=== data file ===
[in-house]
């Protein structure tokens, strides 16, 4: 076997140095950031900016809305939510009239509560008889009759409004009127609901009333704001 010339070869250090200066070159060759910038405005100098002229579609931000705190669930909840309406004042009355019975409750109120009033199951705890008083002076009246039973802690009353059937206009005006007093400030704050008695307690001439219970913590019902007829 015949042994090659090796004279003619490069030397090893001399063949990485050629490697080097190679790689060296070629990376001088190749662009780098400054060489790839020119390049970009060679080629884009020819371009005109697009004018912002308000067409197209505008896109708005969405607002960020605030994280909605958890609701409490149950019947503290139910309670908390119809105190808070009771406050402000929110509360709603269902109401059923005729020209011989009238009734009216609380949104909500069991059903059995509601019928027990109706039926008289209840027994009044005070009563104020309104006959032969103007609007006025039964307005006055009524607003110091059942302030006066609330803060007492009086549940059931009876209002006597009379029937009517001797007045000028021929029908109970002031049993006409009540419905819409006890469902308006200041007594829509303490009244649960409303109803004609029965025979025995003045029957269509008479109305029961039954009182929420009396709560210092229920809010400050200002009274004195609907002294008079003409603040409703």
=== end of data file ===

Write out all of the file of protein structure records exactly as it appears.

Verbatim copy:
[in-house]
């Protein structure tokens, strides 16, 4: 076997140095950031900016809305939510009239509560008889009759409004009127609901009333704001 010339070869250090200066070159060759910038405005100098002229579609931000705190669930909840309406004042009355019975409750109120009033199951705890008083002076009246039973802690009353059937206009005006007093400030704050008695307690001439219970913590019902007829 015949042994090659090796004279003619490069030397090893001399063949990485050629490697080097190679790689060296070629990376001088190749662009780098400054060489790839020119390049970009060679080629884009020819371009005109697009004018912002308000067409197209505008896109708005969405607002960020605030994280909605958890609701409490149950019947503290139910309670908390119809105190808070009771406050402000929110509360709603269902109401059923005729020209011989009238009734009216609380949104909500069991059903059995509601019928027990109706039926008289209840027994009044005070009563104020309104006959032969103007609007006025039964307005006055009524607003110091059942302030006066609330803060007492009086549940059931009876209002006597009379029937009517001797007045000028021929029908109970002031049993006409009540419905819409006890469902308006200041007594829509303490009244649960409303109803004609029965025979025995003045029957269509008479109305029961039954009182929420009396709560210092229920809010400050200002009274004195609907002294008079003409603040409703």